April 25th, 2018 by Dan Milgrim, PE, Director of Science & Technology
“Water, water everywhere/Nor any drop to drink” is a quote by the sailor lost at sea in a derelict ship from “The Rime of the Ancient Mariner” by Samuel Taylor Coloridge. This was his frustration at being literally in an ocean of water but having no drinkable water with him.
When considering laboratory purified water, the issue is not having water available, but having the right quality of water available for scientific work. There are many types of water designations for laboratory work and many different institutions and agencies defining water quality. The most successful approach for the laboratory systems planner and engineer is to work with your laboratory client to understand the water quality requirements and create a purified water system that meets the minimum needs of the client.
What is lab grade water? This typically refers to reagent grade water (RGW) which is water that has been sufficiently processed and filtered to allow its use in a scientific procedure so that it will not interfere with accuracy or precision associated with the procedure.
The American Society for Testing and Materials (ASTM) refers to Type I, Type II, Type III and Type IV water, but all testing agencies and standards bodies do not use the same terminology. Older designations might include CLRW (Clinical Lab Reagent Water) or SRW (Special Reagent Water). The CLSI (Clinical and Laboratory Standards Institute) uses the same designation as ASTM, but the actual criteria are not identical. In all cases, however, there are limits for microbial content, total organic compounds (TOC’s), resistivity measured in megohms, and particle size and content.
The most typical designation for lab water is by stating the resistivity, with higher values denoting more purity than lower values. Type I water is typically in the 18 MegOhm range, while Types II – IV are lower numbers. The actual end use of the lab water will determine the detailed parameters that must be met. For example, pharmaceutical grade water may have much lower endotoxin allowances that electronics grade water, but both are designated as Type I water and are at 18 MegOhm resistivity.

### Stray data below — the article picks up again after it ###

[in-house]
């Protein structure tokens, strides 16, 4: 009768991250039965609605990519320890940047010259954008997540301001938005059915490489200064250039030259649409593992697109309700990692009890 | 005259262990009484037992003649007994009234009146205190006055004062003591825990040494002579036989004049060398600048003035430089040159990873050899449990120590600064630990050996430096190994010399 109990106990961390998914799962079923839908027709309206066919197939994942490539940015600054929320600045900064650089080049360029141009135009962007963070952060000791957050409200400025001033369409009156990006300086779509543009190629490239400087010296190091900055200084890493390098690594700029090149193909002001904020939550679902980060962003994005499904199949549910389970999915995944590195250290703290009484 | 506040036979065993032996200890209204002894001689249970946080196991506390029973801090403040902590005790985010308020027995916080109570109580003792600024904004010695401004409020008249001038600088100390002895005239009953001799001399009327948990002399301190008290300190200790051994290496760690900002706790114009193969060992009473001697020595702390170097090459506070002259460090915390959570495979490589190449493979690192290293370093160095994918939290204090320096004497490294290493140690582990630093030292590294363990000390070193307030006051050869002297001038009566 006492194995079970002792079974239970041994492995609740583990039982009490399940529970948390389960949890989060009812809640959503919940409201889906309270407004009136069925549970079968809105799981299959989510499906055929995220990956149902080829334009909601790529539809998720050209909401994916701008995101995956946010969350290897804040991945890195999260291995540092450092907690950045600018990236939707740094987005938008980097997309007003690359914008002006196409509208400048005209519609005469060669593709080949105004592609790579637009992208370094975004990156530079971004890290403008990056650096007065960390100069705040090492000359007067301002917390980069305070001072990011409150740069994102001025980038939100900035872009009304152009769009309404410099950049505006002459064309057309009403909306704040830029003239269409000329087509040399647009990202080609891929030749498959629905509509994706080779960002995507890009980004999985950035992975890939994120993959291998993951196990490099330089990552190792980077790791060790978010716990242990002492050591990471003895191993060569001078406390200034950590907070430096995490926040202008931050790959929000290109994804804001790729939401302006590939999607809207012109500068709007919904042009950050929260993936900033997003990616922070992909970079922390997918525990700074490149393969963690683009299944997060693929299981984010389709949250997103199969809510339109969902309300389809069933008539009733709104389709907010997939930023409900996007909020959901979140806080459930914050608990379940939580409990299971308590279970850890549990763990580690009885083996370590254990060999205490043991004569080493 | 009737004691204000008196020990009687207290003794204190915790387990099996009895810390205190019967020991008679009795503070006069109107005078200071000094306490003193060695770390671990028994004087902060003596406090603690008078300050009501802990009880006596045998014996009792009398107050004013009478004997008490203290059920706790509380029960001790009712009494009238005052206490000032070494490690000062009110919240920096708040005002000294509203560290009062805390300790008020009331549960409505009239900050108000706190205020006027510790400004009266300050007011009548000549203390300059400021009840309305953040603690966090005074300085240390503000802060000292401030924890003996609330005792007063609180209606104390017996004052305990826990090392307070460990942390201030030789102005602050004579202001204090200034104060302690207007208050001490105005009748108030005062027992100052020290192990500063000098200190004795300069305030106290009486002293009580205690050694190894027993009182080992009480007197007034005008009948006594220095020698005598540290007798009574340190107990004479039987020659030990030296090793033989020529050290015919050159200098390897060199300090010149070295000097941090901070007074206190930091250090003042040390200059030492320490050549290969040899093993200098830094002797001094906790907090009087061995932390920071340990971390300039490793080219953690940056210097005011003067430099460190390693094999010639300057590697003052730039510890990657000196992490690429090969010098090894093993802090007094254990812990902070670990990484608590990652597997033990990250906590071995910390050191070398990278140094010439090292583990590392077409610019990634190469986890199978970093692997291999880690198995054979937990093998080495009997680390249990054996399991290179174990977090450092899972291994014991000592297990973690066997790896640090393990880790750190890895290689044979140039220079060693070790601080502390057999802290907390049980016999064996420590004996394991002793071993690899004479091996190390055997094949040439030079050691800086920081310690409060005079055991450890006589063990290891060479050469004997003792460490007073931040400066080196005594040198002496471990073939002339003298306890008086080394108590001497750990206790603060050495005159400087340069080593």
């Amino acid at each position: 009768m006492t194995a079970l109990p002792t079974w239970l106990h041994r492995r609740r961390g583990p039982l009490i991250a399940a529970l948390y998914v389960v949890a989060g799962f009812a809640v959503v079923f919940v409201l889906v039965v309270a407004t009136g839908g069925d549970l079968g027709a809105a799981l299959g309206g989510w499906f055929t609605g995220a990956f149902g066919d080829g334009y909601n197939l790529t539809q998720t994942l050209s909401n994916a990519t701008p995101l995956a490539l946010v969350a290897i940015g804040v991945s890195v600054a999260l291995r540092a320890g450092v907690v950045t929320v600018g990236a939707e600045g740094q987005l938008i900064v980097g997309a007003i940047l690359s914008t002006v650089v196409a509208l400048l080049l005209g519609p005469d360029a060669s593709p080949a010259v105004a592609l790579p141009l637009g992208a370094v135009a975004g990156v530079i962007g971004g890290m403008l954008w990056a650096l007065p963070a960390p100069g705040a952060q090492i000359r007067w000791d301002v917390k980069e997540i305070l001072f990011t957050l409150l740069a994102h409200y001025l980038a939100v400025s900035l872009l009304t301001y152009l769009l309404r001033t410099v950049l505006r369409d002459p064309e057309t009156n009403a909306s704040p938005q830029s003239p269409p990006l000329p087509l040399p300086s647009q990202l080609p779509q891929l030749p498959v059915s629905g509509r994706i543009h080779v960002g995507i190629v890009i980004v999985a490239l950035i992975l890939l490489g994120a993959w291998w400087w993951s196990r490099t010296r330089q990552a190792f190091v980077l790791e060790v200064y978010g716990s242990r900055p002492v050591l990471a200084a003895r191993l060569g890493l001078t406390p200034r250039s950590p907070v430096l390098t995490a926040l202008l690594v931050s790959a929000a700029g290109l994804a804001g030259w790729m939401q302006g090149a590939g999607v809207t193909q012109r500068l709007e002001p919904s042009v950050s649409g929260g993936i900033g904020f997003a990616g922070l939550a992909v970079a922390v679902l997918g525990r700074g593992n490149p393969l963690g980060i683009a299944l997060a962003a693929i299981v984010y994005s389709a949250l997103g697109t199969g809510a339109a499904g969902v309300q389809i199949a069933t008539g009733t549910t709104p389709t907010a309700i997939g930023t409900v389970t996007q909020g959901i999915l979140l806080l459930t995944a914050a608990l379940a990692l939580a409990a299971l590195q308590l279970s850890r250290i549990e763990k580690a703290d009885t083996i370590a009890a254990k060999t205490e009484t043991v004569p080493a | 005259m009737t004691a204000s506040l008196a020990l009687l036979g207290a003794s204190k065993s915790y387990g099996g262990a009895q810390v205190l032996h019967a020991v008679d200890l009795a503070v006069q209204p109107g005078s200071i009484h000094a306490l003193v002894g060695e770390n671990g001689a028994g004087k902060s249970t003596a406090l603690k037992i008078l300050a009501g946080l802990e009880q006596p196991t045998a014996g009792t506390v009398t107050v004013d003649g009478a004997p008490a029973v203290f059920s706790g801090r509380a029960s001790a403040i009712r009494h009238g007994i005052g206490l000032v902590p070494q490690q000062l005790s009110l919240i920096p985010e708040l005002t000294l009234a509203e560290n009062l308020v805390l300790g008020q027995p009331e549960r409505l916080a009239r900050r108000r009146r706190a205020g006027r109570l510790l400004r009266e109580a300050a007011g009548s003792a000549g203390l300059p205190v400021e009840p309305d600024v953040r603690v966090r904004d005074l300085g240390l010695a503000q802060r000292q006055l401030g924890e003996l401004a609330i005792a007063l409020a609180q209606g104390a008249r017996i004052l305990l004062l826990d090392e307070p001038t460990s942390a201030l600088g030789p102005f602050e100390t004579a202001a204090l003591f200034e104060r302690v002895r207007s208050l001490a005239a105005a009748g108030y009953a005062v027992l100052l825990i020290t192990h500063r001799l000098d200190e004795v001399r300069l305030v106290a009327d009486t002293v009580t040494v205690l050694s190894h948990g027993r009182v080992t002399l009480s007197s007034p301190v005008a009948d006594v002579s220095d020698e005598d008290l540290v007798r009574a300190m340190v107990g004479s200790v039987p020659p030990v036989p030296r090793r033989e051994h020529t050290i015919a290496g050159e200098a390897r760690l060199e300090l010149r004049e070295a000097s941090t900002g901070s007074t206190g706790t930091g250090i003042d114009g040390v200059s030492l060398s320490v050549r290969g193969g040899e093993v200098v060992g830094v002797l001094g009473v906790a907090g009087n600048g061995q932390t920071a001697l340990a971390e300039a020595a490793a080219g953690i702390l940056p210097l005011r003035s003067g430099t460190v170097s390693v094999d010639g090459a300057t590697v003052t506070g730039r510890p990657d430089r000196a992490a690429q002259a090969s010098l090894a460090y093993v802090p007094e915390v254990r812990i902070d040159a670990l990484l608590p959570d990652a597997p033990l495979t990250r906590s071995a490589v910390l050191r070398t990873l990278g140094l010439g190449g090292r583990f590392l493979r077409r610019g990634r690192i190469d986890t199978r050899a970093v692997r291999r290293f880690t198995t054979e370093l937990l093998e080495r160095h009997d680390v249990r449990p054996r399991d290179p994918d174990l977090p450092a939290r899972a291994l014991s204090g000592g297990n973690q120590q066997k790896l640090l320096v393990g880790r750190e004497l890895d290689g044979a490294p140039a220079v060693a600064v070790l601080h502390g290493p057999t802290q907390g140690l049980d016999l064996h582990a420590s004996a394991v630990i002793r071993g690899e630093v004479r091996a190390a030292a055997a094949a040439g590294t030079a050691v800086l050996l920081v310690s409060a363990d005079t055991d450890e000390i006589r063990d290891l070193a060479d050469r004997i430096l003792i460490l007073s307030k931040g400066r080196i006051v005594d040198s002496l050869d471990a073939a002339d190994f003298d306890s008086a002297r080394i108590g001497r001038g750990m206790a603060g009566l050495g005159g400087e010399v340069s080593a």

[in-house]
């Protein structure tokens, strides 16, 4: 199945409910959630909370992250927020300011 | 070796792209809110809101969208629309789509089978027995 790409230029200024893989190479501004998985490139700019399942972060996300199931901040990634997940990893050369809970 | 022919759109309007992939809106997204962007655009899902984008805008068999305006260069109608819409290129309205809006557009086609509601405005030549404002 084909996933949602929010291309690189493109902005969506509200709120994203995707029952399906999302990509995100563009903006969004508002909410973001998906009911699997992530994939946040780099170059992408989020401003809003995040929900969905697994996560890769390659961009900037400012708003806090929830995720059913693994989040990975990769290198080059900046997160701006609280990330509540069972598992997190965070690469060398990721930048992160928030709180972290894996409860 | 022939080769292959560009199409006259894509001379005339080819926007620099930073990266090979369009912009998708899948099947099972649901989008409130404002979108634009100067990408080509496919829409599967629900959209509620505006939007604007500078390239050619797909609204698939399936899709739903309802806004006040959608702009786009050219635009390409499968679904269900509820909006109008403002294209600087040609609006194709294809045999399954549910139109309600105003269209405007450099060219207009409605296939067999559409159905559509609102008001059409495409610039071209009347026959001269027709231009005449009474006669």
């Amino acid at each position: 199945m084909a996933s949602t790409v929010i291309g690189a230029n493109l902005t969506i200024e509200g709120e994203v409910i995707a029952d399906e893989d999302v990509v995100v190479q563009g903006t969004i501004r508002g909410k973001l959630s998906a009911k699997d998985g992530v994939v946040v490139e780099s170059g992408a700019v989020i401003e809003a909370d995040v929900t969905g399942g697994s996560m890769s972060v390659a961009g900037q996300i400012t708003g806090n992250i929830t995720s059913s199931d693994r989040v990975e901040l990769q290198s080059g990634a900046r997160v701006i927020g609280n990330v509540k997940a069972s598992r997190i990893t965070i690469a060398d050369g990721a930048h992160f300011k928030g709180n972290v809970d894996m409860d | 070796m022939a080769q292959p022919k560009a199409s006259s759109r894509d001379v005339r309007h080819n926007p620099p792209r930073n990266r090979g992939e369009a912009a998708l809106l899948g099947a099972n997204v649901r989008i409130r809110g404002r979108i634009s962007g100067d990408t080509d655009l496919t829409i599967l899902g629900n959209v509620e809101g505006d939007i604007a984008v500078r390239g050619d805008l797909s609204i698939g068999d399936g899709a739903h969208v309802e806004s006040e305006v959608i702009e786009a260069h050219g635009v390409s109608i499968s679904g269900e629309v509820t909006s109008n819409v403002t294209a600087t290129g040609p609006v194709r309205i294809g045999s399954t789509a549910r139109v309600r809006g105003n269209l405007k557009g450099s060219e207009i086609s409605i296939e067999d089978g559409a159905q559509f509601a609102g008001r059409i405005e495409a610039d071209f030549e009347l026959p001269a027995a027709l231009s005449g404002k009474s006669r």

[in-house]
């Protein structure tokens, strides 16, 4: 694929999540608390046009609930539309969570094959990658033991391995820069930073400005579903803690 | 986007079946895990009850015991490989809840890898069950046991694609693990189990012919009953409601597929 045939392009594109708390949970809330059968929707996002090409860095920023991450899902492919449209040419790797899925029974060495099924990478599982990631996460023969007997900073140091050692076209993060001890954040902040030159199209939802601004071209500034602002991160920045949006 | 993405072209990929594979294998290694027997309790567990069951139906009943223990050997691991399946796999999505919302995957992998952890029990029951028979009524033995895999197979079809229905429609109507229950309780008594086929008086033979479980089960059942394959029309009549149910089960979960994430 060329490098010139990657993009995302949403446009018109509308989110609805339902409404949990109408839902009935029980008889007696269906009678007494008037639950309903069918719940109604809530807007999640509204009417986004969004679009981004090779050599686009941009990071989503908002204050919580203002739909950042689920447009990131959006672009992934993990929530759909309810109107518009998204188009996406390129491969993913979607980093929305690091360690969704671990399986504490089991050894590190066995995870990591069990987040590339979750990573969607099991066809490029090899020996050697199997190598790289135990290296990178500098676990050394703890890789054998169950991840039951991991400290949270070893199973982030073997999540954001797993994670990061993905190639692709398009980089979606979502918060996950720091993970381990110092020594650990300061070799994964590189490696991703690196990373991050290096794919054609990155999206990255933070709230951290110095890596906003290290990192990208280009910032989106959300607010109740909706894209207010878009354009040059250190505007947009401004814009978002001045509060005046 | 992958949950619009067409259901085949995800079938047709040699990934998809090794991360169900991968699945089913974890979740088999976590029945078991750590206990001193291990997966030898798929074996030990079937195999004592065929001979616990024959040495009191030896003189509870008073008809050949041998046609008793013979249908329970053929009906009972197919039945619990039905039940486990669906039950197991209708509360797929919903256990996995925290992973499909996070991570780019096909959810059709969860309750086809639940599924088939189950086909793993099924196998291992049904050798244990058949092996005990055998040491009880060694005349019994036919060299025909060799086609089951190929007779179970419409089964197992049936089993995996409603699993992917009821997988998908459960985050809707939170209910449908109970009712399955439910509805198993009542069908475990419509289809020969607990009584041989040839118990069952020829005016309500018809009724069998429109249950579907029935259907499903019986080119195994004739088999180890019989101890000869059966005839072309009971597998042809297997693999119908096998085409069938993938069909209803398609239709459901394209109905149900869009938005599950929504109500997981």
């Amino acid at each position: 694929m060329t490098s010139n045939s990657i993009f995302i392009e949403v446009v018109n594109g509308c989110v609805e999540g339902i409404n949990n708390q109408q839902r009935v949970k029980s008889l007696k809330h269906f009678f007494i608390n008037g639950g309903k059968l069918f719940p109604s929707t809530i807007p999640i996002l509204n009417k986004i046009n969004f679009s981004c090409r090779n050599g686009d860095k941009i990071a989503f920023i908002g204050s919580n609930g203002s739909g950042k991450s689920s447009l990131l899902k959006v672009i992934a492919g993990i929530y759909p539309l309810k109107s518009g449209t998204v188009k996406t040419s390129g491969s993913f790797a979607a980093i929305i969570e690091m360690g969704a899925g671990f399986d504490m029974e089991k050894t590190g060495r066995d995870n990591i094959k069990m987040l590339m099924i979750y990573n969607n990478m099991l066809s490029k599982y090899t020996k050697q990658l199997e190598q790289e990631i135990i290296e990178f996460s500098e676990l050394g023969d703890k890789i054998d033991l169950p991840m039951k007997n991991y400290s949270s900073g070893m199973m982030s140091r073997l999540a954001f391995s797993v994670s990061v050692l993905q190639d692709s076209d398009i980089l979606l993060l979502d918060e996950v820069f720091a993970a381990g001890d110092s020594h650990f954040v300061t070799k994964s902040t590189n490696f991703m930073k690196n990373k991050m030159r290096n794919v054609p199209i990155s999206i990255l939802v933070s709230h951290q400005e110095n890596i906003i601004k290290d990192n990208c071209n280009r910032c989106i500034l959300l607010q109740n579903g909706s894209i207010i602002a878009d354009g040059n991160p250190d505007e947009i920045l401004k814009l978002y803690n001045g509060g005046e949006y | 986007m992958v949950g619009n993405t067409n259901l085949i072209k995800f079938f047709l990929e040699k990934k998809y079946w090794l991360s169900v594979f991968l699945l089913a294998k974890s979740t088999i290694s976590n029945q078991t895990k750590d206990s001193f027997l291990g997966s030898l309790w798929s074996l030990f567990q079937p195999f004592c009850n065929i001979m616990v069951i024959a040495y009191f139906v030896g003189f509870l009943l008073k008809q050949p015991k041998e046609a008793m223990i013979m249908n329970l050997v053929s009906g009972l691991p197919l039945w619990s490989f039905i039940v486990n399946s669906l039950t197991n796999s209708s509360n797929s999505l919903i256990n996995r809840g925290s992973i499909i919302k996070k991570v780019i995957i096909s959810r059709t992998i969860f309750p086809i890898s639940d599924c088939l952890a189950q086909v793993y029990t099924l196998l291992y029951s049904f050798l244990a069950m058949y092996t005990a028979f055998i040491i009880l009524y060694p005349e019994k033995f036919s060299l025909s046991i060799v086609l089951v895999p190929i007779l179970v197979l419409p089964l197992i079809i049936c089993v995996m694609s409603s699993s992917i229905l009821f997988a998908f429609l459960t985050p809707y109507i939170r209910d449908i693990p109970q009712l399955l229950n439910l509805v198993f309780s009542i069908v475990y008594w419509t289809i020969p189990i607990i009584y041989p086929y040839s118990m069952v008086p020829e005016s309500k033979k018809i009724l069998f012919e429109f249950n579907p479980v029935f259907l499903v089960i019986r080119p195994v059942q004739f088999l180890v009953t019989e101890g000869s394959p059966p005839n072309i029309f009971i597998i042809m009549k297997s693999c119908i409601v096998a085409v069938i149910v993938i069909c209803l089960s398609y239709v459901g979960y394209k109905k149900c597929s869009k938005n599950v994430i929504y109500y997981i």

Producing lab grade water typically includes several steps, each providing filtration or conditioning to feed the next step. Typical steps include filtration for particulate, adsorption for organic compounds, UV oxidation for removal of microorganisms and deionization (DI) for ion removal.
Water may be treated by several methods. Distillation is a well known and reliable method but is slow and may produce inconsistent water quality. Filtration methods, including reverse osmosis (RO) are probably the most common method in use. Deionization (DI) is the only method that will produce the high resistivity required for Type I water.
For large laboratory applications, a combination of methods is usually utilized, beginning with some pre-treatment such as water softening followed by reverse osmosis filtration, UV treatment and deionization for higher grades. The higher the quality of water, the costlier it is to produce, so designing the system for the minimum requirements will save both capital and operating costs. Often an RO system as the central system, resulting in 2 to 4 MegOhm water, is sufficient for the general lab. Local final filtration and process units, known as “polishers” can provide higher grade water at the point of use.
Highly purified water is aggressive in that after the processing steps to adjust ion levels, etc. the water is “hungry” to return to the earlier base state and will accept ions and from piping materials and system components. Specific materials must be used for high purity systems, such as unpigmented polypropylene piping or electropolished stainless steel piping. The system should be recirculating, as stored water will degrade over time.
At DBR, we work closely with laboratory planners and clients to understand specific needs which enables us to design appropriate water treatment systems and distribution. Please call us with your questions about high purity laboratory water systems.
K. Dan Milgrim, PE
Director of Science & Technology